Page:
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NYC returning to normal after Irene; death toll 1


NEW YORK -- Residents surveyed the damage Monday as the city returned to a normal bustle after a weekend of massive wind and rain from Tropical Storm Irene, which killed one person in the city.

Jose Sierra was pulled Sunday afternoon from the water at Sunset Marina, on City Island, an area that had been ordered evacuated by Mayor Michael Bloomberg ahead of the weekend storm. Sierra, 68, was going to check on his boat and tumbled into the rough waters, authorities said. He accidentally drowned, the medical examiner said Monday.

No other deaths were reported in the city, but at least five other people around the state died in the storm, which was downgraded from a hurricane as it hit Sunday, with 65 mph winds that downed trees and knocked out power and heavy rains that brought flooding.

Dozens of other people stranded in floodwaters, mostly on Staten Island, were rescued by firefighters. A happy, relieved Bloomberg thanked them and other first responders for their hard work, singling out the firefighters who donned head-to-toe waterproof gear and boated through streets.

"One of the reasons I sleep well at night is because there are people like members of these companies," Bloomberg said.

Bloomberg also lauded city employees who worked through the storm and bus drivers and transit engineers who helped get the subways up and running after a historic shutdown of the mass transit system, the nation's largest. To the surprise of commuters Monday, most trains were up and running shortly before 6 a.m.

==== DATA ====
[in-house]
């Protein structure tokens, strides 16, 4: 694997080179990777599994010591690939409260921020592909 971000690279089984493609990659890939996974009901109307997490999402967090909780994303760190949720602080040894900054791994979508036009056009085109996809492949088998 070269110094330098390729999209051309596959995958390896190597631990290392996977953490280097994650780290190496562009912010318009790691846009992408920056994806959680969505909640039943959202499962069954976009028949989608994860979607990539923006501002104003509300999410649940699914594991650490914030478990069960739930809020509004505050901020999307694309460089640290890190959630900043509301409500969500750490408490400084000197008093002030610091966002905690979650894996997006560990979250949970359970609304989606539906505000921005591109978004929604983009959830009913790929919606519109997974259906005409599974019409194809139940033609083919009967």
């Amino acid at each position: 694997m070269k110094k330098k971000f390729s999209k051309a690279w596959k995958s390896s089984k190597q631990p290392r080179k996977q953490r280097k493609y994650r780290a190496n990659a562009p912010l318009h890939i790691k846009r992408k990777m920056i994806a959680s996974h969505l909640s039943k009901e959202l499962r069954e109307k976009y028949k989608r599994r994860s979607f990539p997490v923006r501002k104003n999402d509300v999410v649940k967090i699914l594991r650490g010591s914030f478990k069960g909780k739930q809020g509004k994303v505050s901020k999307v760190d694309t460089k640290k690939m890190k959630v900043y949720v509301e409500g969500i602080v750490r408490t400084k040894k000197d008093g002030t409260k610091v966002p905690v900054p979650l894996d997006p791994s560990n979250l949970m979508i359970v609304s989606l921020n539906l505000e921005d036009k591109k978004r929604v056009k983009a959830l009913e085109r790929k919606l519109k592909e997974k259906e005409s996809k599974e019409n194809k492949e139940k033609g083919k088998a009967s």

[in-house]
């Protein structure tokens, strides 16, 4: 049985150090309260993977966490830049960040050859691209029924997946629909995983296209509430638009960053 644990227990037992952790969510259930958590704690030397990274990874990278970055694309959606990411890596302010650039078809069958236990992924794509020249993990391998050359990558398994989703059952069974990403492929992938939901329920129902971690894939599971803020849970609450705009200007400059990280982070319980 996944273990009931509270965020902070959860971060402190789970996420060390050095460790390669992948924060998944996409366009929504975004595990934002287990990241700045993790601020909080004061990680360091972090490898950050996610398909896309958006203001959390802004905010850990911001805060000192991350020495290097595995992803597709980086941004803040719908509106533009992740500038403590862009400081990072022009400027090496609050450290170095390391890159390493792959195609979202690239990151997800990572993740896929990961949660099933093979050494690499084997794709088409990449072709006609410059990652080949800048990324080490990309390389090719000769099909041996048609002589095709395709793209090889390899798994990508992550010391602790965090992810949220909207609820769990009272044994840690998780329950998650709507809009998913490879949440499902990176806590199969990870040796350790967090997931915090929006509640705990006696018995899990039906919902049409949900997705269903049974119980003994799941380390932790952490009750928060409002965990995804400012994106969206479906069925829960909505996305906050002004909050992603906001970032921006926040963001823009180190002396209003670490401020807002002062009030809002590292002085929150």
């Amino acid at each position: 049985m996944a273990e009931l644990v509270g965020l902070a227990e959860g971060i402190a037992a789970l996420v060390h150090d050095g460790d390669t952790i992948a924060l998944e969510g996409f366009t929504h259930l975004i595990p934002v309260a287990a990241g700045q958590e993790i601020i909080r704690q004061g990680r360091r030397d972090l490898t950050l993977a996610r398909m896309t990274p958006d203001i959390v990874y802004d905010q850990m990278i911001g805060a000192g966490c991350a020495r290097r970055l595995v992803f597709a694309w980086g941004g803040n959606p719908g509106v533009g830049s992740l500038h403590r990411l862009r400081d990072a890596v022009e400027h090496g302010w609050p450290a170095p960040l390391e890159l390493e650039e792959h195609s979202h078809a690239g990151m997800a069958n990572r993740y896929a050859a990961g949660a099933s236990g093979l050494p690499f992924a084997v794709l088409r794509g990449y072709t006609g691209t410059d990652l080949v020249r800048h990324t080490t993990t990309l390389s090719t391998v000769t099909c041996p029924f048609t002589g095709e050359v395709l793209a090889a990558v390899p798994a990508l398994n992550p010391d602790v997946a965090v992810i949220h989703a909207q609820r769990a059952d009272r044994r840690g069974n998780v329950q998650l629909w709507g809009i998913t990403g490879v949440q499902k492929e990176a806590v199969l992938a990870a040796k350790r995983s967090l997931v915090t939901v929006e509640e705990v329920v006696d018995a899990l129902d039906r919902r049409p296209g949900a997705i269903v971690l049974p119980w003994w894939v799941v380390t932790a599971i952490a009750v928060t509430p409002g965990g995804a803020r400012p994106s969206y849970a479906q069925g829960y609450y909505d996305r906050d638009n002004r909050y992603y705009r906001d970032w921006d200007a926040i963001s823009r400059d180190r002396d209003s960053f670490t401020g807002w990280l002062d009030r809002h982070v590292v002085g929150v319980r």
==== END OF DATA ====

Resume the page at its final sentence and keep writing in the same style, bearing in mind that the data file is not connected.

There were still problems on commuter rails due to flooding on Long Island and upstate, but transportation officials said they were working to get the systems up and running. And the city's three major airports resumed flight operations after closing over the weekend.

But there was still much cleanup to be done. Bloomberg said it was too soon for estimates on damage. There were about 2,000 downed trees reported, and 3,800 customers still were without power Monday, mostly in Queens and Staten Island, where flooding was worst.

State officials urged New Yorkers to photograph their damage to prepare to make insurance claims, and Bloomberg said he thought the city would apply for federal aid to help deal with the damage.

The state blood center reported an urgent need for donors because it lost about 2,000 donations during the storm.

Overall, the bulk of the damage was outside the city. The Long Island Power Authority said 400,000 customers were still without power and it could take all week to restore it. It was the worst power outage there in 26 years.

There were stretches of road with no working street lights. Most motorists proceeded with caution, but there were still some close calls as everybody played dodge 'em at the more complex intersections.

Linda Worrell, who lives on the water in Greenport, went into town to use the Internet connection at Starbucks because she still doesn't have power at her home. Worrell said she has water, a gas stove and a charcoal grill to get by until it comes back on.

"We're fine. We can survive," she said. "We just need to man up and take a cold shower."

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Today, we are talking to people about sustainable economic development, because we think it's important to show support for key issues that affect our community - like places in the Elmont for young professionals to live, shop and be entertained; like keeping families closer together and rebuilding the economic and social pillars of the community.

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